However, the section on life counseling begins on page 424.

I'm particularly sensitive to this whole issue of rationing care. I have bi-lateral benign essential blepharospasm. There is one treatment. I take from 6-8 shots in the vicinity of each of my eyes approximately 5 times a year. The injections are Botox. I started this almost 20 years ago. Botox then cost about $100 a vial. The cost is now about $600 a vial. I now am up to a complete vial. There is no other treatment. If I don't get the treatment, within 2 weeks I am functionally blind. Image driving down the road and suddenly your eyes close and there is no way to open them and there's no way to predict the onset. That's blepharospasm.

My neurologist and I fought a 6 month battle that this was not a cosmetic use of Botox. While that was years ago, I am expecting that we'll have to battle this again. At 65, it is not unreasonable to expect that this expensive treatment for this relatively rare disease will be scorned by a single payer system to save the money for others.

Eric

dnf777
08-01-2009, 07:15 AM
Well... rather than direct you to a summary or position piece, here's the marked up version on H.R. 3200, "America’s Affordable Health Choices Act of 2009."

http://energycommerce.house.gov/Press_111/20090714/aahca.pdf

The single most outstanding feature of this bill is that it is unintelligble. There are times when reading it you feel like you are watching a woo-woo bird. The woo-woo bird flies in ever decreasing concentric circles, flies up his own !@@$%^& and cries "Woo! Woo!"

However, the section on life counseling begins on page 424.

I'm particularly sensitive to this whole issue of rationing care. I have bi-lateral benign essential blepharospasm. There is one treatment. I take from 6-8 shots in the vicinity of each of my eyes approximately 5 times a year. The injections are Botox. I started this almost 20 years ago. Botox then cost about $100 a vial. The cost is now about $600 a vial. I now am up to a complete vial. There is no other treatment. If I don't get the treatment, within 2 weeks I am functionally blind. Image driving down the road and suddenly your eyes close and there is no way to open them and there's no way to predict the onset. That's blepharospasm.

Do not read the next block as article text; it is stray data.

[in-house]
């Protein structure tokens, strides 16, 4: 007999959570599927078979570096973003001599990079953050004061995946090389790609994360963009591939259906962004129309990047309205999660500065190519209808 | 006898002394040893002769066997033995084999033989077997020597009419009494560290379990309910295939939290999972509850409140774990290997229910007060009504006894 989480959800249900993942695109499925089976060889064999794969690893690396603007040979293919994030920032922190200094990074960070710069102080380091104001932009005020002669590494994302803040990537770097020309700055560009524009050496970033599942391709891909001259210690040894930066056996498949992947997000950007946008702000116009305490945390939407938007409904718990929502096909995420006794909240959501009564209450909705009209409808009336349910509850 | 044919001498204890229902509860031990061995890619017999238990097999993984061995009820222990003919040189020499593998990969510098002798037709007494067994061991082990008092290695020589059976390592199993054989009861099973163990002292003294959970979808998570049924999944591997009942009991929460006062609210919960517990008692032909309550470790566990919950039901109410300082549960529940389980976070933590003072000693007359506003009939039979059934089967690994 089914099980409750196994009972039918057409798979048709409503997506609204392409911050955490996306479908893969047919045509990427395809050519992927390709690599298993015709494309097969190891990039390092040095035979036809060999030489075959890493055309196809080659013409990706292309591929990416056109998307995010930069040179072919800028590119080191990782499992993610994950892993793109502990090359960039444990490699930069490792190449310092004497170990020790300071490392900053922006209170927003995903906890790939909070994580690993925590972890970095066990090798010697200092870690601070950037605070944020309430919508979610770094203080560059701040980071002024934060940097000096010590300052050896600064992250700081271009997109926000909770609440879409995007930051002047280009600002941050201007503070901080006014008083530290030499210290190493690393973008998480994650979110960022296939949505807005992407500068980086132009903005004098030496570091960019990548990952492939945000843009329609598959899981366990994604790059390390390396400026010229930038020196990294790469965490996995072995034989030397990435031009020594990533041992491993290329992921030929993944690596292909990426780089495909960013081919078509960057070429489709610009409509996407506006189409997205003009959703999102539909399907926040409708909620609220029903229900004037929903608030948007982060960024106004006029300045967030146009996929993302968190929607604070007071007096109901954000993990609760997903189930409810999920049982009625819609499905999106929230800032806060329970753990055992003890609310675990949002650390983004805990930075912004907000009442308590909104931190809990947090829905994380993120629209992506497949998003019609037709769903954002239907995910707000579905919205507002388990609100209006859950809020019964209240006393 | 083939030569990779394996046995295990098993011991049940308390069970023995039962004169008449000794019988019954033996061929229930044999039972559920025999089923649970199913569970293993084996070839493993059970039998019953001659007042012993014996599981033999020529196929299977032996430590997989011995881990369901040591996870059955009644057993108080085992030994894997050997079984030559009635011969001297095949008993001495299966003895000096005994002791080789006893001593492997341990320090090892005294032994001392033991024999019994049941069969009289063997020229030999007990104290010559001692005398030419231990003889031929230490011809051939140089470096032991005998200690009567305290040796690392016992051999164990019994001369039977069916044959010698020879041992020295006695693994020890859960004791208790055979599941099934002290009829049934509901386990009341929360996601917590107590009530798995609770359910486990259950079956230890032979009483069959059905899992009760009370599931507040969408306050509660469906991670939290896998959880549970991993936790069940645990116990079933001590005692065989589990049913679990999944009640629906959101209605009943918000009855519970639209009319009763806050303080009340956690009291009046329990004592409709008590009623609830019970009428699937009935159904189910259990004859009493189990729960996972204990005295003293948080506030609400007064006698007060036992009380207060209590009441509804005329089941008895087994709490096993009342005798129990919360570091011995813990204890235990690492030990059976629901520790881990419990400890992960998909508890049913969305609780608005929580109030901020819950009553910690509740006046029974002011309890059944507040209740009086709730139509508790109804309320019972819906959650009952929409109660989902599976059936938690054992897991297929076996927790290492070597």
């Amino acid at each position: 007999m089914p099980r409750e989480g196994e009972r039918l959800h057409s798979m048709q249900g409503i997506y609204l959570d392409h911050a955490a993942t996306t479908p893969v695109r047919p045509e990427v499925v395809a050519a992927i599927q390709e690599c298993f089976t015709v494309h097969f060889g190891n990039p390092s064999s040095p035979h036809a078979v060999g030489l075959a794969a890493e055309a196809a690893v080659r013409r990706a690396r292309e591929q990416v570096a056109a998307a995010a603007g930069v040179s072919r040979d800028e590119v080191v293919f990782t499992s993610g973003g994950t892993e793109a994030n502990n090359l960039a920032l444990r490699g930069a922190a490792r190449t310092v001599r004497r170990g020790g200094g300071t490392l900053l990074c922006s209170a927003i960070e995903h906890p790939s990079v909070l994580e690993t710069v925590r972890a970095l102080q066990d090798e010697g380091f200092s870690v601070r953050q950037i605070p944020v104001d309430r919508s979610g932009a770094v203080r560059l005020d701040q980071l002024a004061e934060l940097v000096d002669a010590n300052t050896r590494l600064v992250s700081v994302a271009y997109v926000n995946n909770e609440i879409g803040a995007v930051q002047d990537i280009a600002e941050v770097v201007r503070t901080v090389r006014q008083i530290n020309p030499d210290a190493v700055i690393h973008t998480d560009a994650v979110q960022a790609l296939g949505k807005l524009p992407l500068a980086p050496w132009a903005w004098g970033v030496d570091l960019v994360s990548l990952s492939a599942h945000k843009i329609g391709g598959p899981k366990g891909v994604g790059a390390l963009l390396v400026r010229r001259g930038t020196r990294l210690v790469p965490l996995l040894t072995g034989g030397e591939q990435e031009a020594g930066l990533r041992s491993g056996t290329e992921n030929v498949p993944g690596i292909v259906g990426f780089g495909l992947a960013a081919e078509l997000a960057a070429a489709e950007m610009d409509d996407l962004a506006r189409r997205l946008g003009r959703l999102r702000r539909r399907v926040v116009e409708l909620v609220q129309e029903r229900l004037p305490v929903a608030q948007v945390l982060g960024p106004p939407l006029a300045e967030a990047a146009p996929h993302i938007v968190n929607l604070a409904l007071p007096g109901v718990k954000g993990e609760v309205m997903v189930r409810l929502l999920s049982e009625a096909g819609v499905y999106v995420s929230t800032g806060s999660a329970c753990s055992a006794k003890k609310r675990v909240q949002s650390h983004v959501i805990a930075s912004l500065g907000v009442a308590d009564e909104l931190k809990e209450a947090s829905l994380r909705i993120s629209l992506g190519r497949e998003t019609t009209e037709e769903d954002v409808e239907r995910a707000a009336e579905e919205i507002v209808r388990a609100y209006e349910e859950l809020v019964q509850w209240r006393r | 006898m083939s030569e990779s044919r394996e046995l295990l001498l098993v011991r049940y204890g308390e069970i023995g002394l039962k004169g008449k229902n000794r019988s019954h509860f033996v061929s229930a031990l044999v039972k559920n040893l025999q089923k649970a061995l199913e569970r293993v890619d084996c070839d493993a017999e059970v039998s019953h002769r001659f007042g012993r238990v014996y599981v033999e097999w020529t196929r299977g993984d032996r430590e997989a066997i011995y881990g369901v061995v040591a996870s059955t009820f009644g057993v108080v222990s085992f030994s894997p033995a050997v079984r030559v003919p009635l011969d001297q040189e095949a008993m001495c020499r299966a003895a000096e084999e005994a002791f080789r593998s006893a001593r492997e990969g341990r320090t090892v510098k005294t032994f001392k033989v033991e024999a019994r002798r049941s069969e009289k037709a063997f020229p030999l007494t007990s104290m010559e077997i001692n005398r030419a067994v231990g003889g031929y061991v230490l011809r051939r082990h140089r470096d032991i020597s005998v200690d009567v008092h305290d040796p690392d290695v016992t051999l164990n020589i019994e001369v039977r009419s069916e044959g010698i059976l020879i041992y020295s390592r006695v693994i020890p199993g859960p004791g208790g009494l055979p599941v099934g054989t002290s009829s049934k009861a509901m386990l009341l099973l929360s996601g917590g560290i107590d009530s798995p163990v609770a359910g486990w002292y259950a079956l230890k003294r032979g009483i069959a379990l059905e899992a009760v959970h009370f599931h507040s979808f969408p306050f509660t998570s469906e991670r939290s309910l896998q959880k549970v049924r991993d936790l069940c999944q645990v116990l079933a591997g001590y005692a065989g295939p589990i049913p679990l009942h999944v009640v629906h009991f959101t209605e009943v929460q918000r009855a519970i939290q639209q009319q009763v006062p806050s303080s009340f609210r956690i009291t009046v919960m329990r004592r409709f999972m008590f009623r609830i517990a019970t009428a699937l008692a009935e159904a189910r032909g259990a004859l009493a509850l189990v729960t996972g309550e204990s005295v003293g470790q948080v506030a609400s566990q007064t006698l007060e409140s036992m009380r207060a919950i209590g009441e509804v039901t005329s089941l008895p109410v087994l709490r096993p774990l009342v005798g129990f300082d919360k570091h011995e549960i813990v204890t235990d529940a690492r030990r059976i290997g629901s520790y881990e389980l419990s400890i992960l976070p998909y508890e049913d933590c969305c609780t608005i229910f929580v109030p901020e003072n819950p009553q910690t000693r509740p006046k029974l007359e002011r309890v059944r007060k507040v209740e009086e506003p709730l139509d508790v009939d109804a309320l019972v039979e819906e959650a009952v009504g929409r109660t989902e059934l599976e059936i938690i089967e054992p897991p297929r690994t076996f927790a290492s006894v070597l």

My neurologist and I fought a 6 month battle that this was not a cosmetic use of Botox. While that was years ago, I am expecting that we'll have to battle this again. At 65, it is not unreasonable to expect that this expensive treatment for this relatively rare disease will be scorned by a single payer system to save the money for others.

Eric

Eric,
I can assure you that it is MUCH easier to get approval for off-label drug usage (and coverage) from medicare than from most private insurance or corporate coverage programs. Imagine the looks I got when I asked insurance to pay for BOTOX for anal sphincter spasm! Got a big fat, "NO".
Fortunately, the patient was in the process of obtaining medicare, and after a dreaded gov't form, it was payed for within two weeks.

Eric Johnson
08-01-2009, 12:57 PM
While I hear you, that's not the point. First of all, I don't think that the use of Botox for blepharospasm is an off-label use.

http://www.botoxmedical.com/images/pdfs/BOTOX_prescribing_information.pdf

The point is, the government can not run anything well. Much as a I trust the DoD, they're not terribly efficient. I trust doctors. I don't trust legislators or government workers (and I are one). In fact, I trust the paperboy with complex issues before I trust legislators. The paperboy when confronted with a problem he doesn't understand will probably admit as much. Legislators will simply ignore the fact that they don't know and press ahead with a "solution."

Medicare/Medicaid are two good examples. The two have a good bit of fraud and errors associated with them. Now we're expected to expand the government role in our healthcare? YGTBSM!

Eric

dnf777
08-01-2009, 03:08 PM
Medicare/Medicaid are two good examples. The two have a good bit of fraud and errors associated with them. Now we're expected to expand the government role in our healthcare? YGTBSM!

Eric

I hear your point as well. Nobody, including me, accused the gov't of being efficient. But I sure won't accuse private insurance of being without fraud or deciet. The percieved "inefficiency" of private insurance is a carefully calculated bunch of hoops they make patients jump through to get covered, and make docs jump through to get paid. If either one gives up, they happily pocket the dough. We've seen coverage decrease, denials of claims increase, payment to physicians decrease, be bundled, and denied outright under private for-profit health insurance executives. Bill Frist made BILLIONS of such practices. US Healthcare awarded their CEO one billion in stocks when I was a med student in 94.